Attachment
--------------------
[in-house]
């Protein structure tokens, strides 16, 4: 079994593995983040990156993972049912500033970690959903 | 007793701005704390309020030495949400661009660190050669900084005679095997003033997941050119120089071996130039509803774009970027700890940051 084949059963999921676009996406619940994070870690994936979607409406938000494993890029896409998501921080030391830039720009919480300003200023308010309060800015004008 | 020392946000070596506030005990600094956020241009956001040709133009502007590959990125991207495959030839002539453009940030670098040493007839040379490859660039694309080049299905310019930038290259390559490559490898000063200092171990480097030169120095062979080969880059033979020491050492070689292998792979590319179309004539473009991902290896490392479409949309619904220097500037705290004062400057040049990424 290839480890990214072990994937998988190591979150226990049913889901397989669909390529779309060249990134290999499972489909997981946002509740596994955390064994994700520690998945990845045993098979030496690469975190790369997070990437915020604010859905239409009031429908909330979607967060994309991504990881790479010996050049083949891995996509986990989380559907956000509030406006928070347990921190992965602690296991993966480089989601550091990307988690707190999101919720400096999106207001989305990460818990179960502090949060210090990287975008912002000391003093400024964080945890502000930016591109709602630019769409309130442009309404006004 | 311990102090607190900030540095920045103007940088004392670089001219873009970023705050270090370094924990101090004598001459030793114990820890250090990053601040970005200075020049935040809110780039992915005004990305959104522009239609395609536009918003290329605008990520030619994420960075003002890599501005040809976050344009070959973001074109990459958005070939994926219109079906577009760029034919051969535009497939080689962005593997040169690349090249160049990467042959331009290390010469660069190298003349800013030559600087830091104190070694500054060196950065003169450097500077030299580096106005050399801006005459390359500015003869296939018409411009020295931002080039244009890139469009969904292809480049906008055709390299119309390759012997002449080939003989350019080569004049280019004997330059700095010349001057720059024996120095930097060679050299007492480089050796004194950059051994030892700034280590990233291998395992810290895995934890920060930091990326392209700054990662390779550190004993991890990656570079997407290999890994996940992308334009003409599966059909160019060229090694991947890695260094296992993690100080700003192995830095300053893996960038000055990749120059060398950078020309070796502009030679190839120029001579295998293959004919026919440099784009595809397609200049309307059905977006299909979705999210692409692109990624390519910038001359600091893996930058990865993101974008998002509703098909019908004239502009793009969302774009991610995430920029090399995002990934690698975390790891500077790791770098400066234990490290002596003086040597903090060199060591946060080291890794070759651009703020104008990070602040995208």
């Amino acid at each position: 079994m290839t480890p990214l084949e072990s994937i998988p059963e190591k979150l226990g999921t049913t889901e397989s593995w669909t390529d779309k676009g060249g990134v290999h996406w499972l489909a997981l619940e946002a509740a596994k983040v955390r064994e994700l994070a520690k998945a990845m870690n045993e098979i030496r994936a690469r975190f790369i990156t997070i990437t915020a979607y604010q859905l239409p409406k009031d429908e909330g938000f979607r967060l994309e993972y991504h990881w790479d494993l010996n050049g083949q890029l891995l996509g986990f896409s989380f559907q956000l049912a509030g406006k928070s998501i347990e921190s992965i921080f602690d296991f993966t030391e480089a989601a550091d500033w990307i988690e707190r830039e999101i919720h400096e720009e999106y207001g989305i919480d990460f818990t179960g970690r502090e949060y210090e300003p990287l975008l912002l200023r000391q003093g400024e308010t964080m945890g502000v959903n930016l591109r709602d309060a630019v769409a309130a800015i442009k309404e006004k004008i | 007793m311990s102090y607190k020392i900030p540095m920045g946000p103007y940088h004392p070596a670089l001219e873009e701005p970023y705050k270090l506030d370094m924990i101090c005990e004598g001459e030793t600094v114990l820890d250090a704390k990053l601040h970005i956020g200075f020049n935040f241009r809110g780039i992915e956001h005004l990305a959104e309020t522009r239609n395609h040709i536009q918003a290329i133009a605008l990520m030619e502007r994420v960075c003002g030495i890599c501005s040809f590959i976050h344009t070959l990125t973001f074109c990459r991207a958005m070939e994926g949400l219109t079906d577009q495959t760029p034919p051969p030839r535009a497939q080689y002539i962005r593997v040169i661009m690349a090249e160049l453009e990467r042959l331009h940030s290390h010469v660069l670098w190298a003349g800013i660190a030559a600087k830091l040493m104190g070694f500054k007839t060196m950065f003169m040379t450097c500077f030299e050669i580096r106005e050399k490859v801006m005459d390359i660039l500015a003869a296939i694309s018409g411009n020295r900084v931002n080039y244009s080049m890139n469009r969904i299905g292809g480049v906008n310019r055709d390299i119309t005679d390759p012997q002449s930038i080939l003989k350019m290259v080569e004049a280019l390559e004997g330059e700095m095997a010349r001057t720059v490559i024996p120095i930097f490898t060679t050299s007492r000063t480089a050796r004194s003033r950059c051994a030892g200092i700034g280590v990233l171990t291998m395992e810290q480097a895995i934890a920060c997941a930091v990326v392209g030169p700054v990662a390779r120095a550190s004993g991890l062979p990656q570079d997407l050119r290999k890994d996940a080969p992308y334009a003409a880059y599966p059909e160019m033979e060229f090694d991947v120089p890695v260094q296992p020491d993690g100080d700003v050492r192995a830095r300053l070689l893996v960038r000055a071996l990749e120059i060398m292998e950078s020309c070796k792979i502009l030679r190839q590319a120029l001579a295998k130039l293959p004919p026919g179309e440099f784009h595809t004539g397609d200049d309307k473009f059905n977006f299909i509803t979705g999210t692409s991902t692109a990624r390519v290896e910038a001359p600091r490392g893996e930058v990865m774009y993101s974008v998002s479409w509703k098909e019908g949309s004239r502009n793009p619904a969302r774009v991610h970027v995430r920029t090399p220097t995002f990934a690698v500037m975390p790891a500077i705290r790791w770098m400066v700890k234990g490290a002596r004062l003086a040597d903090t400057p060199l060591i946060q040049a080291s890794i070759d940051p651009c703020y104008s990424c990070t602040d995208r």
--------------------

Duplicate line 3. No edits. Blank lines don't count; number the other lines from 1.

């Amino acid at each position: 079994m290839t480890p990214l084949e072990s994937i998988p059963e190591k979150l226990g999921t049913t889901e397989s593995w669909t390529d779309k676009g060249g990134v290999h996406w499972l489909a997981l619940e946002a509740a596994k983040v955390r064994e994700l994070a520690k998945a990845m870690n045993e098979i030496r994936a690469r975190f790369i990156t997070i990437t915020a979607y604010q859905l239409p409406k009031d429908e909330g938000f979607r967060l994309e993972y991504h990881w790479d494993l010996n050049g083949q890029l891995l996509g986990f896409s989380f559907q956000l049912a509030g406006k928070s998501i347990e921190s992965i921080f602690d296991f993966t030391e480089a989601a550091d500033w990307i988690e707190r830039e999101i919720h400096e720009e999106y207001g989305i919480d990460f818990t179960g970690r502090e949060y210090e300003p990287l975008l912002l200023r000391q003093g400024e308010t964080m945890g502000v959903n930016l591109r709602d309060a630019v769409a309130a800015i442009k309404e006004k004008i | 007793m311990s102090y607190k020392i900030p540095m920045g946000p103007y940088h004392p070596a670089l001219e873009e701005p970023y705050k270090l506030d370094m924990i101090c005990e004598g001459e030793t600094v114990l820890d250090a704390k990053l601040h970005i956020g200075f020049n935040f241009r809110g780039i992915e956001h005004l990305a959104e309020t522009r239609n395609h040709i536009q918003a290329i133009a605008l990520m030619e502007r994420v960075c003002g030495i890599c501005s040809f590959i976050h344009t070959l990125t973001f074109c990459r991207a958005m070939e994926g949400l219109t079906d577009q495959t760029p034919p051969p030839r535009a497939q080689y002539i962005r593997v040169i661009m690349a090249e160049l453009e990467r042959l331009h940030s290390h010469v660069l670098w190298a003349g800013i660190a030559a600087k830091l040493m104190g070694f500054k007839t060196m950065f003169m040379t450097c500077f030299e050669i580096r106005e050399k490859v801006m005459d390359i660039l500015a003869a296939i694309s018409g411009n020295r900084v931002n080039y244009s080049m890139n469009r969904i299905g292809g480049v906008n310019r055709d390299i119309t005679d390759p012997q002449s930038i080939l003989k350019m290259v080569e004049a280019l390559e004997g330059e700095m095997a010349r001057t720059v490559i024996p120095i930097f490898t060679t050299s007492r000063t480089a050796r004194s003033r950059c051994a030892g200092i700034g280590v990233l171990t291998m395992e810290q480097a895995i934890a920060c997941a930091v990326v392209g030169p700054v990662a390779r120095a550190s004993g991890l062979p990656q570079d997407l050119r290999k890994d996940a080969p992308y334009a003409a880059y599966p059909e160019m033979e060229f090694d991947v120089p890695v260094q296992p020491d993690g100080d700003v050492r192995a830095r300053l070689l893996v960038r000055a071996l990749e120059i060398m292998e950078s020309c070796k792979i502009l030679r190839q590319a120029l001579a295998k130039l293959p004919p026919g179309e440099f784009h595809t004539g397609d200049d309307k473009f059905n977006f299909i509803t979705g999210t692409s991902t692109a990624r390519v290896e910038a001359p600091r490392g893996e930058v990865m774009y993101s974008v998002s479409w509703k098909e019908g949309s004239r502009n793009p619904a969302r774009v991610h970027v995430r920029t090399p220097t995002f990934a690698v500037m975390p790891a500077i705290r790791w770098m400066v700890k234990g490290a002596r004062l003086a040597d903090t400057p060199l060591i946060q040049a080291s890794i070759d940051p651009c703020y104008s990424c990070t602040d995208r």